Dr. Miles Williams began a critique of current euthanasia laws by likening a good death to good medical treatment. The patient is acquainted with all the available options and once fully informed makes a decision about how best to proceed. But in my experience, it seldom works out like that.  Many people when faced with life-threatening illness are incapable of weighing up the options. Instead they turn to their doctor and say something like: “Doc, you decide.  Do what you think is best.” And the doctor working within certain well-attested guidelines does so.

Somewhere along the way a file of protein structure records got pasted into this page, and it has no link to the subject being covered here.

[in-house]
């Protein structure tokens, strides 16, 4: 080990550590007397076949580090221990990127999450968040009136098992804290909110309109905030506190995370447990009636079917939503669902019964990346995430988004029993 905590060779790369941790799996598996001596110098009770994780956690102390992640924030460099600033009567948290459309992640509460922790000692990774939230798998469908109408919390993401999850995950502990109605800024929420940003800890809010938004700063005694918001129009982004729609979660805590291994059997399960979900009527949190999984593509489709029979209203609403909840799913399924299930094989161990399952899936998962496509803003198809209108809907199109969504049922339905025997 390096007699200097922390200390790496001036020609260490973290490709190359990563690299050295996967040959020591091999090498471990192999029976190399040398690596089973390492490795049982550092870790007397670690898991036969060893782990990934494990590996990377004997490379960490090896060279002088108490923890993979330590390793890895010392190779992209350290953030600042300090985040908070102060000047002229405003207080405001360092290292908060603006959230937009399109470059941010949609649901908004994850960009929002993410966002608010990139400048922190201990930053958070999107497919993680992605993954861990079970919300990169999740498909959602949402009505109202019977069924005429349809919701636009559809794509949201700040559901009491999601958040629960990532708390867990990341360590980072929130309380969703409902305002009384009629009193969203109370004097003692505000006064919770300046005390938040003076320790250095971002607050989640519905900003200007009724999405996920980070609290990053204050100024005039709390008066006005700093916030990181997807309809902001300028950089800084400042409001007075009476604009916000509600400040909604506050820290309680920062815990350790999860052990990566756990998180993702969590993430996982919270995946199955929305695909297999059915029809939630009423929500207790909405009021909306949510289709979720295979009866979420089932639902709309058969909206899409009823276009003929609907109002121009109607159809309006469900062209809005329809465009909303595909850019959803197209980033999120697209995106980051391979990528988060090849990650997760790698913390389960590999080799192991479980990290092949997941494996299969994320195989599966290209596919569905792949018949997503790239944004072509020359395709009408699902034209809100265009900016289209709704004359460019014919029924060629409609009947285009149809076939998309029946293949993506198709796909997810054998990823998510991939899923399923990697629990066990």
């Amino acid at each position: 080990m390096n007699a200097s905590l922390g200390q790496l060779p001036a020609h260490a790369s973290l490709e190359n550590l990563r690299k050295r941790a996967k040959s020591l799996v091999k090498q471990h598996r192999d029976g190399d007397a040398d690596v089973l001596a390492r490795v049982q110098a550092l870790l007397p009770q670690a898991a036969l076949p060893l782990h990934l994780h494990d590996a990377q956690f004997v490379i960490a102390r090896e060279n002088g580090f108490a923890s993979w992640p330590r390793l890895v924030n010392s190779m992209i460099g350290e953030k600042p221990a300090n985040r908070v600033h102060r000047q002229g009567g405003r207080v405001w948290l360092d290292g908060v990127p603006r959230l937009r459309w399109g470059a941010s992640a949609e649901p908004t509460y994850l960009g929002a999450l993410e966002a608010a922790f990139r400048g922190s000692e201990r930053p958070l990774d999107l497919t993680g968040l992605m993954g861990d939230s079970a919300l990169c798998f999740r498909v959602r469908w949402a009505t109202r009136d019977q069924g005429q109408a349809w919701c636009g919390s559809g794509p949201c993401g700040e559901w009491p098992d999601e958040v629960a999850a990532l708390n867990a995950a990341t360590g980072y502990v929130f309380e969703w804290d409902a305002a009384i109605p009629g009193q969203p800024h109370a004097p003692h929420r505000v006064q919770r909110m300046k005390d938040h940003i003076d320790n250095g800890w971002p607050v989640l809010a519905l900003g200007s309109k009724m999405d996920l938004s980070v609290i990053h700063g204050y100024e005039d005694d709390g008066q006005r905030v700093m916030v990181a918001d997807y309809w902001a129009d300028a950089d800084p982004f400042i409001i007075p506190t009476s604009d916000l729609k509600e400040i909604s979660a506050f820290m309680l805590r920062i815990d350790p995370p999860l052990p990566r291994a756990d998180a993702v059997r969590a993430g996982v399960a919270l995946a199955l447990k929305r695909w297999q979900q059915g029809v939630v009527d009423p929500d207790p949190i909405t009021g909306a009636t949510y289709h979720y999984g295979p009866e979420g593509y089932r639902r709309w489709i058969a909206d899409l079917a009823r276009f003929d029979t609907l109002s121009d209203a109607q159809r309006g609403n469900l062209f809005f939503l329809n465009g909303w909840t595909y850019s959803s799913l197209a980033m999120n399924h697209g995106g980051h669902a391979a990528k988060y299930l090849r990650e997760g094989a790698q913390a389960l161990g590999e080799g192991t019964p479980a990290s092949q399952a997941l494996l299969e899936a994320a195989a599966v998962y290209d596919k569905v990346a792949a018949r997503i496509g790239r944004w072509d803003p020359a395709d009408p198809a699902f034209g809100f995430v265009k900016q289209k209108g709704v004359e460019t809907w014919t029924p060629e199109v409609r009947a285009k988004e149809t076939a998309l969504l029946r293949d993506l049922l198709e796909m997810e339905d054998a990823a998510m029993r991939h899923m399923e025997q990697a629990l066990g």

Under present law, patients can be reassured that there is one option the doctor cannot take:  namely, arranging their premature death. But if euthanasia is legalized, that will no longer be the case. Pro-euthanasia propaganda has succeeded in stirring up an unprecedented distrust of current approaches to suffering and dying – including palliative care – and pushing euthanasia as the 100% successful alternative. As a result there are many people out there scared that they or their nearest or dearest will be terminated before their time. And rightly so given that the power doctors have over life and death will be magnified in any new legislation.  A doctor practicing euthanasia recently confessed that he was aware that the way he was feeling about life on any particular day influenced his advice to applicants. Not everyone would have that insight. Dr. Williams advocates utilizing euthanasia as a “needed counterbalance…between the good that modern therapy can provide and its failures”. It’s a drastic counterbalance that involves the destruction of the system it is supposedly supporting.  No second chance on that see-saw!